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  • Patricia Hollett

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    Currently working on:

    Fallon -70,094 words
    Forest Born -67408 words
    Ice Whisperings -2997 words
    Garrett -9623words
    Northern Blood -11658 words
    Winter's Reign -787 words


    Blood Harvest - 998 words
    Keeping Secrets - 1500 words
    Misunderstood -700 words
    Sarah's Amulet-A Necromancer Slave Story -6004 words
    The Cult -1998 words
    Unfortunate Blessings -454 words

    To Be Published

    Artistic Escape - flash (to be pub 2011)
    Happy Birthday Honey - flash (to be pub 2011)
    Making Choices - flash (to be pub 2011)
    Together Forever - flash (to be pub 2011)


    Allie's Clown - 1500 words (Published on Dark Valentine website March 2011)
    Valeria's Knight - 4807 words (Published in Dark Gothic Resurrected Magazine)
    The Angel Wars/Post-Apocalyptic Emails at the end of time-A collaboration with author Tammy Crosby (Published by PillHill Press in August 2011)
    Valeria's Knight - 4807 words (Published in Night to Dawn Magazine-September 2011)

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Recipe for Writing-What I’ve learned from research and reading

I’ve been on a learning quest lately attempting to find what I need to make my story better than the way I’ve written it. There are so many good books and so little time, so I’m trying to find the ones that really matter to me. The ones that will help me become a better writer and enable me to use what I’ve learned to bring my story to life.
At the suggestion of a few fellow writers, I picked up the book, ‘Writing the Breakout Novel’, by Donald Maass, and although its slow reading, I’m not disappointed in the lesson here. And, several other books as well have provided me with some great ways to improve my writing techniques.
Writing is difficult, but to write the breakout novel you must take everything as far as you can go. Push beyond borders, don’t think inside the box, but move beyond and take all your characters, plot, ideas, etc., to extreme edges. Beginnings that grab the reader and take them on a whirlwind ride right through and leave out the boring and unimportant parts of the story. Don’t add in a lot of mundane details that bore your reader and don’t move your story forward.
But in doing all this research and reading I found something else strike me more important than anything I’ve learned from all these books I’ve been reading lately. WRITING!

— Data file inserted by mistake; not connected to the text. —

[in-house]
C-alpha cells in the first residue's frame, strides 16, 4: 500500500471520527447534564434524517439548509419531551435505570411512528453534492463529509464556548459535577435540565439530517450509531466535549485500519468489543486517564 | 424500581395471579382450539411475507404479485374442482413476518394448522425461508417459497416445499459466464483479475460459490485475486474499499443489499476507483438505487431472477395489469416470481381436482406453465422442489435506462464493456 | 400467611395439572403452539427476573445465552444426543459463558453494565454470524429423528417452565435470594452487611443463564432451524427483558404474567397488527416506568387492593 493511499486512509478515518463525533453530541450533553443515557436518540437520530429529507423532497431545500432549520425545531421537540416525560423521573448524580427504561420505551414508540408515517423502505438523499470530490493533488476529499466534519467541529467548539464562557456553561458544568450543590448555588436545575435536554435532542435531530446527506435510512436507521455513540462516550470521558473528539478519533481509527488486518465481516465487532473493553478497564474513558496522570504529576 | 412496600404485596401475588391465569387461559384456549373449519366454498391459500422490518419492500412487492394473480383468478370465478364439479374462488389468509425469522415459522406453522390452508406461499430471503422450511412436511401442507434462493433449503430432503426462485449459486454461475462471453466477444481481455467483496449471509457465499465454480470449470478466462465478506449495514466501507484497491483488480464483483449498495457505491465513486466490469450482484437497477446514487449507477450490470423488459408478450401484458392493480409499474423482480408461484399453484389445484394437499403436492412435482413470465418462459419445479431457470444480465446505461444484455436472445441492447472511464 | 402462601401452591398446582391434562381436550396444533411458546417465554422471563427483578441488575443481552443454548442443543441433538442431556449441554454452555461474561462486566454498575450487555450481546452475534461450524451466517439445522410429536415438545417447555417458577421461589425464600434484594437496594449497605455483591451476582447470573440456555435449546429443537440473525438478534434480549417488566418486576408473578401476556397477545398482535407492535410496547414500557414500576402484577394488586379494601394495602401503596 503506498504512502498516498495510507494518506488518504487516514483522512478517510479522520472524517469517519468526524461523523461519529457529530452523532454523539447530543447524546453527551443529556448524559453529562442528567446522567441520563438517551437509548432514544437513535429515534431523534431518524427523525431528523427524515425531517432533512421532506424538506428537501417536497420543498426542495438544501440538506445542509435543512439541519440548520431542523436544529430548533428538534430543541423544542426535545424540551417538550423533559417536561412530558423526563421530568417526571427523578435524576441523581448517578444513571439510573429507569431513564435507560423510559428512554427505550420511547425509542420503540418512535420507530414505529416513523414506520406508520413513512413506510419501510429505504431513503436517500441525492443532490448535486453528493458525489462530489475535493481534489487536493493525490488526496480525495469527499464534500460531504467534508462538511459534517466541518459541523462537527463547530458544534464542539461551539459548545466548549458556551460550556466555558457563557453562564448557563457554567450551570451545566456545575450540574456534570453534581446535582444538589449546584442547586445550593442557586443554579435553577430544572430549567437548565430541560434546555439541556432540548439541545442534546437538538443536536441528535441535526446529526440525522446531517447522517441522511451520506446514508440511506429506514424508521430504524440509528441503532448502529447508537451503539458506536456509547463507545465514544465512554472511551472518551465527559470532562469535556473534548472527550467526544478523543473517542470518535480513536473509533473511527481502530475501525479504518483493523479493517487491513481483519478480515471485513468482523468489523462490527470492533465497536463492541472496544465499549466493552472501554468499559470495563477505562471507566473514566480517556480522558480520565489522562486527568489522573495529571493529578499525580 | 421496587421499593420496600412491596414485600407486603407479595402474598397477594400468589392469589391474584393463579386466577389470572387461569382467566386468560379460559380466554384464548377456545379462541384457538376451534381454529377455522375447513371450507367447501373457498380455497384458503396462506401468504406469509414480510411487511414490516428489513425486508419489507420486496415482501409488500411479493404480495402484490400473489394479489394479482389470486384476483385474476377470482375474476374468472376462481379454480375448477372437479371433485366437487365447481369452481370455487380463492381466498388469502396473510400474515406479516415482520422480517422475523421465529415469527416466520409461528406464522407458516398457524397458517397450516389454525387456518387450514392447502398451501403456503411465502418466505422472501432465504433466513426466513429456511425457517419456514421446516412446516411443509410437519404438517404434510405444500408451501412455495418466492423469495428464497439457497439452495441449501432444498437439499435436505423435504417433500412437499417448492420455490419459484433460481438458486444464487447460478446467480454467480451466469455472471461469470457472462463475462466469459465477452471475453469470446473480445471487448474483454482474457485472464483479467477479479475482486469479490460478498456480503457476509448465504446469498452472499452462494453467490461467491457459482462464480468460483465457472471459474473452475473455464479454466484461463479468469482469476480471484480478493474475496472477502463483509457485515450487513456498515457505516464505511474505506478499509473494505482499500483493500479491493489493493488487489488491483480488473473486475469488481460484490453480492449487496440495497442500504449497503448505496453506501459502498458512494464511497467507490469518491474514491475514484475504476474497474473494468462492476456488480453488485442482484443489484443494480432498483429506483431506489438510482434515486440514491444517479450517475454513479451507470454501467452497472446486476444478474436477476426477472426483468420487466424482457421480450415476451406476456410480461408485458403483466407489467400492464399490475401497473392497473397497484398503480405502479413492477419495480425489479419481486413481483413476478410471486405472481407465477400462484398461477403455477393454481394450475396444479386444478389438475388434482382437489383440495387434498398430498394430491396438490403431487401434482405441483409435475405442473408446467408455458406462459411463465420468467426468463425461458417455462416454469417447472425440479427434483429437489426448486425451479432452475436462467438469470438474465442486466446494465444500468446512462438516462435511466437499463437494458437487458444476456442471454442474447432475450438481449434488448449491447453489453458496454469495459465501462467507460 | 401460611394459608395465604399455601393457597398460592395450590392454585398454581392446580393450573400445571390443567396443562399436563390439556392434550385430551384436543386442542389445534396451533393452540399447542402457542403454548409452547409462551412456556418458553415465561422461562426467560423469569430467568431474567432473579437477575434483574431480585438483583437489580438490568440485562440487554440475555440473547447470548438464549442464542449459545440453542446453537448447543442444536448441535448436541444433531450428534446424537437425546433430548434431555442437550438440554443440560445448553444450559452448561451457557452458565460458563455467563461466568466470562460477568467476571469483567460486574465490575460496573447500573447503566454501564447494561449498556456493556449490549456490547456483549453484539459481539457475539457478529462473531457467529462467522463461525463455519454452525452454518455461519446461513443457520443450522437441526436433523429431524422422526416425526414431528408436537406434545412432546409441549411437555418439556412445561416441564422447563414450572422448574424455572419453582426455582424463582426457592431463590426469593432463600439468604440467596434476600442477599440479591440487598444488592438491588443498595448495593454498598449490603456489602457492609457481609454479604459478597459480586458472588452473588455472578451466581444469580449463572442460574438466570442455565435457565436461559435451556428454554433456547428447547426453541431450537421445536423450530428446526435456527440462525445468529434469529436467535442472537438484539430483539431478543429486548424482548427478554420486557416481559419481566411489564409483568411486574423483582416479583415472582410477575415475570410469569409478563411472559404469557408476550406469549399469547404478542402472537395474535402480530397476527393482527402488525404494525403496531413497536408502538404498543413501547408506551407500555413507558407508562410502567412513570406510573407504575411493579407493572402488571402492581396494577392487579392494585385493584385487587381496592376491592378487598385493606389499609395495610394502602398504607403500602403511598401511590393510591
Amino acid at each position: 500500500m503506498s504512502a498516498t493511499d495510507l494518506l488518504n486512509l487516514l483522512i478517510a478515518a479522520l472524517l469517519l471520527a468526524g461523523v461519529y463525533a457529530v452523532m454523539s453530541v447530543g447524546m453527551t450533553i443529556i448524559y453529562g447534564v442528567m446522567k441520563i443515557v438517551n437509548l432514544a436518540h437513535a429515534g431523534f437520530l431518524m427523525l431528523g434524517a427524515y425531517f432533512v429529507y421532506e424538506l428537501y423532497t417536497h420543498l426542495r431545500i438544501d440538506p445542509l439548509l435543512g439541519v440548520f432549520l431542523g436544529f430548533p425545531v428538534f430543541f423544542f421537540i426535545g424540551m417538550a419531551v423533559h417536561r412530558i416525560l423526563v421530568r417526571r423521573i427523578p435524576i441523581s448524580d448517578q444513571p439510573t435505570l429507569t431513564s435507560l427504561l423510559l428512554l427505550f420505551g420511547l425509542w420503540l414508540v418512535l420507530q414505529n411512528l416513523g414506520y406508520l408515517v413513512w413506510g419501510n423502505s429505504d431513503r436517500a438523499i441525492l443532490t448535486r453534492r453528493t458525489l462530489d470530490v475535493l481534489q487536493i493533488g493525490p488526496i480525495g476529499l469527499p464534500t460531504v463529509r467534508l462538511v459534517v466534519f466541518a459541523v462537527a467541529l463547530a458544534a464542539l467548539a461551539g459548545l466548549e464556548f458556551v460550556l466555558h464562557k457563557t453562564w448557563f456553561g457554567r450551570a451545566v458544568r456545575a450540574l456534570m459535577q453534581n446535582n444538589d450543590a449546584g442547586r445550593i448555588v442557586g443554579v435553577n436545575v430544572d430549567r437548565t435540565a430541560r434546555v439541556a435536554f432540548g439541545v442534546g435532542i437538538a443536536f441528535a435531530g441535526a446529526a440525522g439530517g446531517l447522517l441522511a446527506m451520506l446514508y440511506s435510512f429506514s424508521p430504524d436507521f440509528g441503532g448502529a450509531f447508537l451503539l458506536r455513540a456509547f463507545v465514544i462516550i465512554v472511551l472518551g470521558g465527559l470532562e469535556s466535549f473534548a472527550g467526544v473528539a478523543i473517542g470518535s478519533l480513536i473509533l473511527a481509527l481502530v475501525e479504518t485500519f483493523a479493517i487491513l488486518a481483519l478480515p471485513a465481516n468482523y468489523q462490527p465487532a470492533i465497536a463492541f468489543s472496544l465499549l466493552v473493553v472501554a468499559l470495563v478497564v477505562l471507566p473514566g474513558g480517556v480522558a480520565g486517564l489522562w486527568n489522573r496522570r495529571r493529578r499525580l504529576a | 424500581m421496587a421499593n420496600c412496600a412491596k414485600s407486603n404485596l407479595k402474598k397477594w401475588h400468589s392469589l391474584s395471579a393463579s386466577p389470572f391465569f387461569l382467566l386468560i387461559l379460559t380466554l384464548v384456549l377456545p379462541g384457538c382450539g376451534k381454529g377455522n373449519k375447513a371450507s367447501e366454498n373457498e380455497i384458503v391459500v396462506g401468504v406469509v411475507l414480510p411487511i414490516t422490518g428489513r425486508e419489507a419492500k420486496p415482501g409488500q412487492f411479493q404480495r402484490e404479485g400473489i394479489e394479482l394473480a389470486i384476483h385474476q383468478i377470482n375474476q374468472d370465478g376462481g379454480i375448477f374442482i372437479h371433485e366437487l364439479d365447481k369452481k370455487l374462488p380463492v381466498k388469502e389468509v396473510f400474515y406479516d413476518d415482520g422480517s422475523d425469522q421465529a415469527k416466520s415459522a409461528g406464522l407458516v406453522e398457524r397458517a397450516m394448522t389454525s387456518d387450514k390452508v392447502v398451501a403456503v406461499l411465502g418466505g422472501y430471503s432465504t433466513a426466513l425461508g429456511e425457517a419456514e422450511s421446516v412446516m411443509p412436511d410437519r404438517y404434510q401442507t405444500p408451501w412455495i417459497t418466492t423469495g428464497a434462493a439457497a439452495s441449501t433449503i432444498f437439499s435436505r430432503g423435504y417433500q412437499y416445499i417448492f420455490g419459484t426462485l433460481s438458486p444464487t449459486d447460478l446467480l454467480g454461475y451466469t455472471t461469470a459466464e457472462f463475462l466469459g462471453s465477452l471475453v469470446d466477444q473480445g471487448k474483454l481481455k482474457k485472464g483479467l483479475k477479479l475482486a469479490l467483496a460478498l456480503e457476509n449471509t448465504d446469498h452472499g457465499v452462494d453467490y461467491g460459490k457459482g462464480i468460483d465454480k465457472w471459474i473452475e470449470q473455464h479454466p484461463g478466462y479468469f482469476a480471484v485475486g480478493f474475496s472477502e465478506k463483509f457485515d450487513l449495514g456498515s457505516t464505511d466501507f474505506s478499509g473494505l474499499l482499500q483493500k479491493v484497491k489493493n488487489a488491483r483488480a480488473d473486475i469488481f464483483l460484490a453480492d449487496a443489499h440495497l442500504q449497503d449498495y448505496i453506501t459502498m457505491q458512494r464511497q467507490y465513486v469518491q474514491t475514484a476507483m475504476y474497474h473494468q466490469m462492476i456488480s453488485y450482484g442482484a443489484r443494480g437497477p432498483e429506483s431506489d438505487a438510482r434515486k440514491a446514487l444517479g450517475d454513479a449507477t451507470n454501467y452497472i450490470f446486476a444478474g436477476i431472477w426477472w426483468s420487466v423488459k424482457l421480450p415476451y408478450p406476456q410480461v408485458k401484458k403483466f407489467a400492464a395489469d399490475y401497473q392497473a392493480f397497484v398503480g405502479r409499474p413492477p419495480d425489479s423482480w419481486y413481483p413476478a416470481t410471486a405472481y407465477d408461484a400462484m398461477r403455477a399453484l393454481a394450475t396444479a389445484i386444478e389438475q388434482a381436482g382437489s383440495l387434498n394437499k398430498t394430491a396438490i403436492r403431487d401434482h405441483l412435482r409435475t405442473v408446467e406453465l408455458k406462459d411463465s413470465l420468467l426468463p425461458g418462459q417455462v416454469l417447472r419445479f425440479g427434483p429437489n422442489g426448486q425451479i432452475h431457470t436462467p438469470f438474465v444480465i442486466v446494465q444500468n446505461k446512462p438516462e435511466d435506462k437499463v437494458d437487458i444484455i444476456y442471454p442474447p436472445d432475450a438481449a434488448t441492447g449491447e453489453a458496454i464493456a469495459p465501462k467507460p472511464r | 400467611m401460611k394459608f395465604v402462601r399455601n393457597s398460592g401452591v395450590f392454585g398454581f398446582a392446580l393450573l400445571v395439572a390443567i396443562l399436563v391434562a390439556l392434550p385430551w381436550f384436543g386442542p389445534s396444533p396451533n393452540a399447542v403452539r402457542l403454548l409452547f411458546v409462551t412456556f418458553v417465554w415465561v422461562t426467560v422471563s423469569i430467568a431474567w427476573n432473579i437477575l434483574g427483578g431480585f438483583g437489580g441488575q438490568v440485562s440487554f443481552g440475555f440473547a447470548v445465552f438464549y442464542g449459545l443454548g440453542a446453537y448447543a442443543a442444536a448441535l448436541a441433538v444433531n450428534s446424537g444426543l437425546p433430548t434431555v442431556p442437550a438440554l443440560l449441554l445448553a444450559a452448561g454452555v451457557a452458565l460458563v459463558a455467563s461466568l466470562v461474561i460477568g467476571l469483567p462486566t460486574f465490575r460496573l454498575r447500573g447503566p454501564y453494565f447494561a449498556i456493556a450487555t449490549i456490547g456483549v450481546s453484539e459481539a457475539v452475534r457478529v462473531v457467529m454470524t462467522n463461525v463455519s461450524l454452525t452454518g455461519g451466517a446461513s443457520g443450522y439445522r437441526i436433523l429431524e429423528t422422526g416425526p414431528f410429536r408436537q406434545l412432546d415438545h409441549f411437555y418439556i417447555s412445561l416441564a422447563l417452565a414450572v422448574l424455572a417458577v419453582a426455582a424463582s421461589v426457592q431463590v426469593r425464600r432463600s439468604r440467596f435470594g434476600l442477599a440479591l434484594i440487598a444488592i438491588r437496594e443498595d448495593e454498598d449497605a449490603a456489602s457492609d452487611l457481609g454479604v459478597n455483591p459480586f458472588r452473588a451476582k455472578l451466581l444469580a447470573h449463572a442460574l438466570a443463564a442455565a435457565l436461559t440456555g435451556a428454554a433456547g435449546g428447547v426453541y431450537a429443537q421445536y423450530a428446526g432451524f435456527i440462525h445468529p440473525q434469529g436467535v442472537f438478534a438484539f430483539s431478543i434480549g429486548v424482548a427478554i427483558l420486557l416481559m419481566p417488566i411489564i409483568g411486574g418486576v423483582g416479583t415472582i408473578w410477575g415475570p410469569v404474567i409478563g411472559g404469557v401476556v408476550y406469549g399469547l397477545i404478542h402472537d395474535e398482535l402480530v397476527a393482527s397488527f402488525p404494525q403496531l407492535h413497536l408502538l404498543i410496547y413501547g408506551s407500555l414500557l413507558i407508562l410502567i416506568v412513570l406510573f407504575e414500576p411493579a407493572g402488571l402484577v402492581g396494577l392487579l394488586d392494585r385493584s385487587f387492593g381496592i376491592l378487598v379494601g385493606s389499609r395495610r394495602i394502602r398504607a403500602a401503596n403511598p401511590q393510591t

Yes, write everyday. That’s always been the key. Writing will help you hone and master your skill, and while I’ve been doing all this research and learning I’ve put my writing on the back-burner in order to have the skills to write the way I should be writing. But, I’ve missed something more important by doing this.
So, while all this learning is good to do, a proper balance needs to be achieved. Writing should be first and take precedence over the reading of how to do it well. That’s how to hone your skills. Funny that’s its taken me all these books to realize it. I thought by doing all this research I’d learn how to become a better writer, and I found something more important.
And in the midst of selling our house, doing our final renovations, I need to find a balance to write everyday and not spend so much time stressing over the ‘how’ to do it right, but to ‘just’ write!


9 Responses

  1. Thanks for the recommendation, lessons are things that take time to learn and anything that gets you thinking about ways to improve your writing is always a good thing.

    I’m getting geared up to try out a new idea, not sure if it will make full length title, novella or just a short story at the moment but its going to be fun.

  2. Writing every day is so important. I think it was Stephen King who said to do a page a day (250 words). The theory is if you force yourself to do that much, you might get more, but it’s enough to wire your brain to get in the habit (sort of like working out every day).

    It’s a really tough balance to strike: writing, reading, learning, and life. I know I’m not there yet. I’m hoping for after RT, but right now? Not so much.

    Good luck finding your balance 🙂

  3. Great post Pat, I hope find balance. And when you do please stop by to give me a lesson! 🙂

  4. I agree that the key to writing is. . . writing! I’m reading (off and on) The Career Novelist by Donald Maas. It’s an older book, and it’s now available free in PDF form on his website! (Because I can never resist anything free).

  5. I definitely agree with that! Write, write, write! Also, read, read read. Read what you love. Learn from the very stories that inspired you to write down the first sentence of your first story. I know that the excitement I feel after digesting one of my favourite books sparks my interest in the one I’m working on. We all learn from each other. Isn’t that the very reason we all joined the OWG – to learn and to be inspired? It was one of the best things I’ve ever done for myself. Thanks for sharing your thoughts Pat.
    Merci mon amie!
    X Lisa

  6. It’s always great to start writing with new knowledge in mind, isn’t it?

  7. Practice makes perfect 🙂

  8. Thansk for the inspiration. WE get so caught up in looking for perfection that we forget about the practice. great post.

  9. That’s a great lesson, Pat. One that I’ve recently learned myself. Reading and learning is a very important part of the process, but your skills will become stale if you don’t work at them everyday. Just like an athlete, it’s something that must be practiced regularly in order to stay sharp.

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